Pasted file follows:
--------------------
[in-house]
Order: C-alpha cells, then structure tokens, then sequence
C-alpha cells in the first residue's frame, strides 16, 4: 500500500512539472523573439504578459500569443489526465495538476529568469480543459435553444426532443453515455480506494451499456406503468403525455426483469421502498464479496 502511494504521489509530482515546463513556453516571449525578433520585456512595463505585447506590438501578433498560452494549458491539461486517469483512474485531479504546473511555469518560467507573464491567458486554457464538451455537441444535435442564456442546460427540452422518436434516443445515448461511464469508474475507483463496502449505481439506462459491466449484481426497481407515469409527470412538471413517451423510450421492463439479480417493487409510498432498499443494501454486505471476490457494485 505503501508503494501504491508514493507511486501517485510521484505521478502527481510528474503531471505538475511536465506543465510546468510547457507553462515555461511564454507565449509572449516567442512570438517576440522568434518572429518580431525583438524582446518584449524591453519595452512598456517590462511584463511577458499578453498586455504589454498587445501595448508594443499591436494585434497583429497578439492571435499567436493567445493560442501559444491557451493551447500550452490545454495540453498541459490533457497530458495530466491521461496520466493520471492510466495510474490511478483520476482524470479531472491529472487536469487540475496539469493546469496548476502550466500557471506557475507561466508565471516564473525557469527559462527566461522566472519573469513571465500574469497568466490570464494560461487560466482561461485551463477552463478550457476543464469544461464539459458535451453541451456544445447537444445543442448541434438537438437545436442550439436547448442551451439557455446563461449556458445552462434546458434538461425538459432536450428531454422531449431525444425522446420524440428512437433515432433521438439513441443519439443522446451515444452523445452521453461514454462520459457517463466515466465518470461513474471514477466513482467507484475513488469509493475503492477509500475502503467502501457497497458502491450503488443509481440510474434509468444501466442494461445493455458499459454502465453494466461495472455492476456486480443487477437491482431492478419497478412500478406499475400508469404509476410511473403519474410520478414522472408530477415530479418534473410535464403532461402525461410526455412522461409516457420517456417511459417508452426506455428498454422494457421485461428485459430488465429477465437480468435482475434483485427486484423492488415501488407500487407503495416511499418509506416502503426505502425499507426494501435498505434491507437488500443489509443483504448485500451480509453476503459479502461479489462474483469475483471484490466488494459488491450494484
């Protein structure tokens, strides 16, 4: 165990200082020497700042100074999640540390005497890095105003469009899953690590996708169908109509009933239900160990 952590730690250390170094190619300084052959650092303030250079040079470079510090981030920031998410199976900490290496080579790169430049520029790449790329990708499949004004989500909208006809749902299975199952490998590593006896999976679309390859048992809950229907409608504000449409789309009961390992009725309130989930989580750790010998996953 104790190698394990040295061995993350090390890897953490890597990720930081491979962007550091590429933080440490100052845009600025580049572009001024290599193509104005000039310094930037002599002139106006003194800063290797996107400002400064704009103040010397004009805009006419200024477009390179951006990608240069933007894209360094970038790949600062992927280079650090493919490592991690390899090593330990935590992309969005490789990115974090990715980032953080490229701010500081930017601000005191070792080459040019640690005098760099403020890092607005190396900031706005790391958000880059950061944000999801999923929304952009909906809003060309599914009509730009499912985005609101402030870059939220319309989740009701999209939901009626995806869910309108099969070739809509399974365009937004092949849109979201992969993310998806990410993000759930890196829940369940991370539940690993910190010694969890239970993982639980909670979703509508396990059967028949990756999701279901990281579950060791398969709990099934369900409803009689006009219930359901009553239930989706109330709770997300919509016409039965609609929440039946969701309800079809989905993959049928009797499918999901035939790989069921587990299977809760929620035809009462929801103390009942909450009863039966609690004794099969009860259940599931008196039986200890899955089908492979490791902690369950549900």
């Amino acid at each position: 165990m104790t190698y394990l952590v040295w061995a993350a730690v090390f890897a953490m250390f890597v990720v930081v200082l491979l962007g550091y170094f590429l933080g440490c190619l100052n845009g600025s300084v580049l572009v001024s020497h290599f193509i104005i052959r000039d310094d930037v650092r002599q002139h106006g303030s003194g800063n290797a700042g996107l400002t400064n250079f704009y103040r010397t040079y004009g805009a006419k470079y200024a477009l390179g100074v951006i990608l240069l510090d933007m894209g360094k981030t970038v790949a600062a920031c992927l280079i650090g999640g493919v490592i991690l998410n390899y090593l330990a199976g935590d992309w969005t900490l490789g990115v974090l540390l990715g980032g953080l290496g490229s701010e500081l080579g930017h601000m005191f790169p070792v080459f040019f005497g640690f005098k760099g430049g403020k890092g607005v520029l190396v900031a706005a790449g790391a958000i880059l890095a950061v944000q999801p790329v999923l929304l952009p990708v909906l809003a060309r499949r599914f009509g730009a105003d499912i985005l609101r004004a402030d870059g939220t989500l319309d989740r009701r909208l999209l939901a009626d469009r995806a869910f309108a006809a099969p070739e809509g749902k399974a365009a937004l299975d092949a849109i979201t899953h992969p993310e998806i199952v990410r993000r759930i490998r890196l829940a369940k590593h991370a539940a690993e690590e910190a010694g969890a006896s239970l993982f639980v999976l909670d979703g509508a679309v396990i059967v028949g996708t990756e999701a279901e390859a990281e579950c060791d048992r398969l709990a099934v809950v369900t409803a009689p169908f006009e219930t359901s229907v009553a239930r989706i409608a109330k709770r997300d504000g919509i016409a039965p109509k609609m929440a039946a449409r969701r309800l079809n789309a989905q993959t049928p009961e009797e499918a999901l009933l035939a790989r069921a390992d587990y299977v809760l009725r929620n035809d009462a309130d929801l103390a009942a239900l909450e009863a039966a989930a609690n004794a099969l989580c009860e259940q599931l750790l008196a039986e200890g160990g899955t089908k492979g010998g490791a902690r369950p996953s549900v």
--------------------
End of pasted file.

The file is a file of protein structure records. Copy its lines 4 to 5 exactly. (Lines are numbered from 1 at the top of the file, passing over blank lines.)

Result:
């Protein structure tokens, strides 16, 4: 165990200082020497700042100074999640540390005497890095105003469009899953690590996708169908109509009933239900160990 952590730690250390170094190619300084052959650092303030250079040079470079510090981030920031998410199976900490290496080579790169430049520029790449790329990708499949004004989500909208006809749902299975199952490998590593006896999976679309390859048992809950229907409608504000449409789309009961390992009725309130989930989580750790010998996953 104790190698394990040295061995993350090390890897953490890597990720930081491979962007550091590429933080440490100052845009600025580049572009001024290599193509104005000039310094930037002599002139106006003194800063290797996107400002400064704009103040010397004009805009006419200024477009390179951006990608240069933007894209360094970038790949600062992927280079650090493919490592991690390899090593330990935590992309969005490789990115974090990715980032953080490229701010500081930017601000005191070792080459040019640690005098760099403020890092607005190396900031706005790391958000880059950061944000999801999923929304952009909906809003060309599914009509730009499912985005609101402030870059939220319309989740009701999209939901009626995806869910309108099969070739809509399974365009937004092949849109979201992969993310998806990410993000759930890196829940369940991370539940690993910190010694969890239970993982639980909670979703509508396990059967028949990756999701279901990281579950060791398969709990099934369900409803009689006009219930359901009553239930989706109330709770997300919509016409039965609609929440039946969701309800079809989905993959049928009797499918999901035939790989069921587990299977809760929620035809009462929801103390009942909450009863039966609690004794099969009860259940599931008196039986200890899955089908492979490791902690369950549900």
């Amino acid at each position: 165990m104790t190698y394990l952590v040295w061995a993350a730690v090390f890897a953490m250390f890597v990720v930081v200082l491979l962007g550091y170094f590429l933080g440490c190619l100052n845009g600025s300084v580049l572009v001024s020497h290599f193509i104005i052959r000039d310094d930037v650092r002599q002139h106006g303030s003194g800063n290797a700042g996107l400002t400064n250079f704009y103040r010397t040079y004009g805009a006419k470079y200024a477009l390179g100074v951006i990608l240069l510090d933007m894209g360094k981030t970038v790949a600062a920031c992927l280079i650090g999640g493919v490592i991690l998410n390899y090593l330990a199976g935590d992309w969005t900490l490789g990115v974090l540390l990715g980032g953080l290496g490229s701010e500081l080579g930017h601000m005191f790169p070792v080459f040019f005497g640690f005098k760099g430049g403020k890092g607005v520029l190396v900031a706005a790449g790391a958000i880059l890095a950061v944000q999801p790329v999923l929304l952009p990708v909906l809003a060309r499949r599914f009509g730009a105003d499912i985005l609101r004004a402030d870059g939220t989500l319309d989740r009701r909208l999209l939901a009626d469009r995806a869910f309108a006809a099969p070739e809509g749902k399974a365009a937004l299975d092949a849109i979201t899953h992969p993310e998806i199952v990410r993000r759930i490998r890196l829940a369940k590593h991370a539940a690993e690590e910190a010694g969890a006896s239970l993982f639980v999976l909670d979703g509508a679309v396990i059967v028949g996708t990756e999701a279901e390859a990281e579950c060791d048992r398969l709990a099934v809950v369900t409803a009689p169908f006009e219930t359901s229907v009553a239930r989706i409608a109330k709770r997300d504000g919509i016409a039965p109509k609609m929440a039946a449409r969701r309800l079809n789309a989905q993959t049928p009961e009797e499918a999901l009933l035939a790989r069921a390992d587990y299977v809760l009725r929620n035809d009462a309130d929801l103390a009942a239900l909450e009863a039966a989930a609690n004794a099969l989580c009860e259940q599931l750790l008196a039986e200890g160990g899955t089908k492979g010998g490791a902690r369950p996953s549900v």